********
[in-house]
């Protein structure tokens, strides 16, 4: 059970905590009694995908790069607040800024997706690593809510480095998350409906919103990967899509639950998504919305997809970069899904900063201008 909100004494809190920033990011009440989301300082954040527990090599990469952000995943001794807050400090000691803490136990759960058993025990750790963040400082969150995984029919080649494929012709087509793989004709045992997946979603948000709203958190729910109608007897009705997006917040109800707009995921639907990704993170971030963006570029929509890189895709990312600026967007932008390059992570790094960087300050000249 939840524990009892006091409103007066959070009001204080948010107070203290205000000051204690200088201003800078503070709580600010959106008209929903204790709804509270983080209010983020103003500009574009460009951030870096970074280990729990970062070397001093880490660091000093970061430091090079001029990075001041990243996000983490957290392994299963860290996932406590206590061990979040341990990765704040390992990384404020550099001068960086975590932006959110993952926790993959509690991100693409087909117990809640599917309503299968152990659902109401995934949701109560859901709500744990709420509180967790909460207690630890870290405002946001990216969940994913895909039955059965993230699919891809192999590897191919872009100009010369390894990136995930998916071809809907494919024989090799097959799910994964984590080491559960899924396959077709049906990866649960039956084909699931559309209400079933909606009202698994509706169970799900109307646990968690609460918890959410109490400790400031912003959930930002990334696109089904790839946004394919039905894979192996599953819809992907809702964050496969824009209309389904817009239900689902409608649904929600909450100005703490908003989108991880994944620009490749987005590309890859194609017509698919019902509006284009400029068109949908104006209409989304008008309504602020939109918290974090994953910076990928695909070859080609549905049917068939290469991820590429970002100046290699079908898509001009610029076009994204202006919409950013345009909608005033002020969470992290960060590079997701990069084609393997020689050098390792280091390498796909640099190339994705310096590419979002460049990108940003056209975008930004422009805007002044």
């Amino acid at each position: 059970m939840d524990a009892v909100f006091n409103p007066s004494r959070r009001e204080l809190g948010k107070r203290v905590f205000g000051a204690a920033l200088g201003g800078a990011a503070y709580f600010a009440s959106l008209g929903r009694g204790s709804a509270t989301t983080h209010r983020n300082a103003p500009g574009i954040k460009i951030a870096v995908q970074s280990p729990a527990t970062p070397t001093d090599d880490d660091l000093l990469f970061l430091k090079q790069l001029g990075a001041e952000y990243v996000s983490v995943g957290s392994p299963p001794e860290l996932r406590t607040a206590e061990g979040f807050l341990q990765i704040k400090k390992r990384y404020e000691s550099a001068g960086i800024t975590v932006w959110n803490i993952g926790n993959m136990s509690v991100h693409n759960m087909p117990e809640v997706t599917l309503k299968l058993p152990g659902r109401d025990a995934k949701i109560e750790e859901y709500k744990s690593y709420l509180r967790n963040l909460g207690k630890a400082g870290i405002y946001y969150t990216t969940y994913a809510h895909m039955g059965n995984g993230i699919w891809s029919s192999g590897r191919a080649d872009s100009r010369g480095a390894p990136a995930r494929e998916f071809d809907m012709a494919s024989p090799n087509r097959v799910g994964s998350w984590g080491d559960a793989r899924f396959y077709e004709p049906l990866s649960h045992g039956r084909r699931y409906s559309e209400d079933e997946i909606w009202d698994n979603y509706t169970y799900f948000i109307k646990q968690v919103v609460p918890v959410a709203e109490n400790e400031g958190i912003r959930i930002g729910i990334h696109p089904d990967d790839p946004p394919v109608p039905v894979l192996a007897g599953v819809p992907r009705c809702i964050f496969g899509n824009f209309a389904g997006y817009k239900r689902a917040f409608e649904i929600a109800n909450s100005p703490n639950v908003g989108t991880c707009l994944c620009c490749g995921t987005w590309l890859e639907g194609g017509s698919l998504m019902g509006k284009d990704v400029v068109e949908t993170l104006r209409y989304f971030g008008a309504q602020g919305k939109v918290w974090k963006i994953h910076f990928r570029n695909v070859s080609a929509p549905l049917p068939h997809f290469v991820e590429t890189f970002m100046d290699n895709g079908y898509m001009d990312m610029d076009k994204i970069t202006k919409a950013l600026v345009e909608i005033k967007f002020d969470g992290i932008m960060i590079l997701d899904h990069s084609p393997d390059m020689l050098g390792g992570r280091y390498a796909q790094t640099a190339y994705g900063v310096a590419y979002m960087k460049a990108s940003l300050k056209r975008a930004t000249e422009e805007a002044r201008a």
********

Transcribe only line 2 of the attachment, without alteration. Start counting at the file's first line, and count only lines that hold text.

């Protein structure tokens, strides 16, 4: 059970905590009694995908790069607040800024997706690593809510480095998350409906919103990967899509639950998504919305997809970069899904900063201008 909100004494809190920033990011009440989301300082954040527990090599990469952000995943001794807050400090000691803490136990759960058993025990750790963040400082969150995984029919080649494929012709087509793989004709045992997946979603948000709203958190729910109608007897009705997006917040109800707009995921639907990704993170971030963006570029929509890189895709990312600026967007932008390059992570790094960087300050000249 939840524990009892006091409103007066959070009001204080948010107070203290205000000051204690200088201003800078503070709580600010959106008209929903204790709804509270983080209010983020103003500009574009460009951030870096970074280990729990970062070397001093880490660091000093970061430091090079001029990075001041990243996000983490957290392994299963860290996932406590206590061990979040341990990765704040390992990384404020550099001068960086975590932006959110993952926790993959509690991100693409087909117990809640599917309503299968152990659902109401995934949701109560859901709500744990709420509180967790909460207690630890870290405002946001990216969940994913895909039955059965993230699919891809192999590897191919872009100009010369390894990136995930998916071809809907494919024989090799097959799910994964984590080491559960899924396959077709049906990866649960039956084909699931559309209400079933909606009202698994509706169970799900109307646990968690609460918890959410109490400790400031912003959930930002990334696109089904790839946004394919039905894979192996599953819809992907809702964050496969824009209309389904817009239900689902409608649904929600909450100005703490908003989108991880994944620009490749987005590309890859194609017509698919019902509006284009400029068109949908104006209409989304008008309504602020939109918290974090994953910076990928695909070859080609549905049917068939290469991820590429970002100046290699079908898509001009610029076009994204202006919409950013345009909608005033002020969470992290960060590079997701990069084609393997020689050098390792280091390498796909640099190339994705310096590419979002460049990108940003056209975008930004422009805007002044």